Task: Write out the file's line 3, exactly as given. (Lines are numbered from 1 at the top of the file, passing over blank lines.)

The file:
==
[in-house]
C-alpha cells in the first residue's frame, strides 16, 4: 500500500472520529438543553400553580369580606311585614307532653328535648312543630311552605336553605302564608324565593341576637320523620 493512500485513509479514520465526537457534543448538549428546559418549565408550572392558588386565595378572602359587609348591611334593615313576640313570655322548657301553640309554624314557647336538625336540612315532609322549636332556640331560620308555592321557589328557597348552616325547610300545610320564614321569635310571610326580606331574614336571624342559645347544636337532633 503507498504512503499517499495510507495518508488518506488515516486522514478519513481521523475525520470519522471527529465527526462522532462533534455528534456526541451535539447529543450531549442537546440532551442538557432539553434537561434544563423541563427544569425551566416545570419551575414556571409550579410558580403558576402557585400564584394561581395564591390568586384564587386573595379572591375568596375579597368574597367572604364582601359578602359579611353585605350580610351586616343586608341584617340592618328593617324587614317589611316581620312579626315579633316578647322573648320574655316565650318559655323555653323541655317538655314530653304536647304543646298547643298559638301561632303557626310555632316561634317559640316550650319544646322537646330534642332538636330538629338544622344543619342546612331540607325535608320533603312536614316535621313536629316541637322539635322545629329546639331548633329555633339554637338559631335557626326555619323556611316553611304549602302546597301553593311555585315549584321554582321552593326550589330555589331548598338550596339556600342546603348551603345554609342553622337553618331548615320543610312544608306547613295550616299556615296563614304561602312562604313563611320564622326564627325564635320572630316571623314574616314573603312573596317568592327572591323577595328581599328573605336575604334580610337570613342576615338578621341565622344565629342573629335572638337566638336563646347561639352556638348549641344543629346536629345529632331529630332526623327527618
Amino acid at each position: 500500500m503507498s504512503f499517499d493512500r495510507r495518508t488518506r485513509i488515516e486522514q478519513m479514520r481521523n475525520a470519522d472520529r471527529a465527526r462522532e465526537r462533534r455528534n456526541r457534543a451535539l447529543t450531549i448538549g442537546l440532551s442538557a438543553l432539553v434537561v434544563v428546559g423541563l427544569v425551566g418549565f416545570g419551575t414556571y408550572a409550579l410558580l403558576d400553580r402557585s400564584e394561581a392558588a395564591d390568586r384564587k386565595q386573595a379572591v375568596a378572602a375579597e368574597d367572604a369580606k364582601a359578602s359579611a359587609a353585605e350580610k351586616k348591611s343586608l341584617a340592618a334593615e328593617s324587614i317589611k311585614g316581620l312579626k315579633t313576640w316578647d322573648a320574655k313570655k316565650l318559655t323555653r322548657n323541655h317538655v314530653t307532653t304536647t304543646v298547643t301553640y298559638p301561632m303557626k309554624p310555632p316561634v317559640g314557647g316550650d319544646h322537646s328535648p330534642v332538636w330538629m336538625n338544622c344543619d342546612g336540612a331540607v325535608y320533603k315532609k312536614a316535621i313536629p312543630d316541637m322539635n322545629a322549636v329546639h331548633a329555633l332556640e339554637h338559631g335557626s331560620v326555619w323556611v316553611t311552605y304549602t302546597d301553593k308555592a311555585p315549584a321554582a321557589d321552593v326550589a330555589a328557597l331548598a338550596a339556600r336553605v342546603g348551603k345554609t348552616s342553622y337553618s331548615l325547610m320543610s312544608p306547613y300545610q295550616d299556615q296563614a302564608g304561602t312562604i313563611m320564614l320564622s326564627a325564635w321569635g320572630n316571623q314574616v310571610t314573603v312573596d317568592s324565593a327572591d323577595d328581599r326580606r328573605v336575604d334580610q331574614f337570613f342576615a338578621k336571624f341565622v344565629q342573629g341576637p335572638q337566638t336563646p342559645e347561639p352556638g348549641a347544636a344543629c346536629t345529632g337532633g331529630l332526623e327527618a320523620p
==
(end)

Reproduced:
Amino acid at each position: 500500500m503507498s504512503f499517499d493512500r495510507r495518508t488518506r485513509i488515516e486522514q478519513m479514520r481521523n475525520a470519522d472520529r471527529a465527526r462522532e465526537r462533534r455528534n456526541r457534543a451535539l447529543t450531549i448538549g442537546l440532551s442538557a438543553l432539553v434537561v434544563v428546559g423541563l427544569v425551566g418549565f416545570g419551575t414556571y408550572a409550579l410558580l403558576d400553580r402557585s400564584e394561581a392558588a395564591d390568586r384564587k386565595q386573595a379572591v375568596a378572602a375579597e368574597d367572604a369580606k364582601a359578602s359579611a359587609a353585605e350580610k351586616k348591611s343586608l341584617a340592618a334593615e328593617s324587614i317589611k311585614g316581620l312579626k315579633t313576640w316578647d322573648a320574655k313570655k316565650l318559655t323555653r322548657n323541655h317538655v314530653t307532653t304536647t304543646v298547643t301553640y298559638p301561632m303557626k309554624p310555632p316561634v317559640g314557647g316550650d319544646h322537646s328535648p330534642v332538636w330538629m336538625n338544622c344543619d342546612g336540612a331540607v325535608y320533603k315532609k312536614a316535621i313536629p312543630d316541637m322539635n322545629a322549636v329546639h331548633a329555633l332556640e339554637h338559631g335557626s331560620v326555619w323556611v316553611t311552605y304549602t302546597d301553593k308555592a311555585p315549584a321554582a321557589d321552593v326550589a330555589a328557597l331548598a338550596a339556600r336553605v342546603g348551603k345554609t348552616s342553622y337553618s331548615l325547610m320543610s312544608p306547613y300545610q295550616d299556615q296563614a302564608g304561602t312562604i313563611m320564614l320564622s326564627a325564635w321569635g320572630n316571623q314574616v310571610t314573603v312573596d317568592s324565593a327572591d323577595d328581599r326580606r328573605v336575604d334580610q331574614f337570613f342576615a338578621k336571624f341565622v344565629q342573629g341576637p335572638q337566638t336563646p342559645e347561639p352556638g348549641a347544636a344543629c346536629t345529632g337532633g331529630l332526623e327527618a320523620p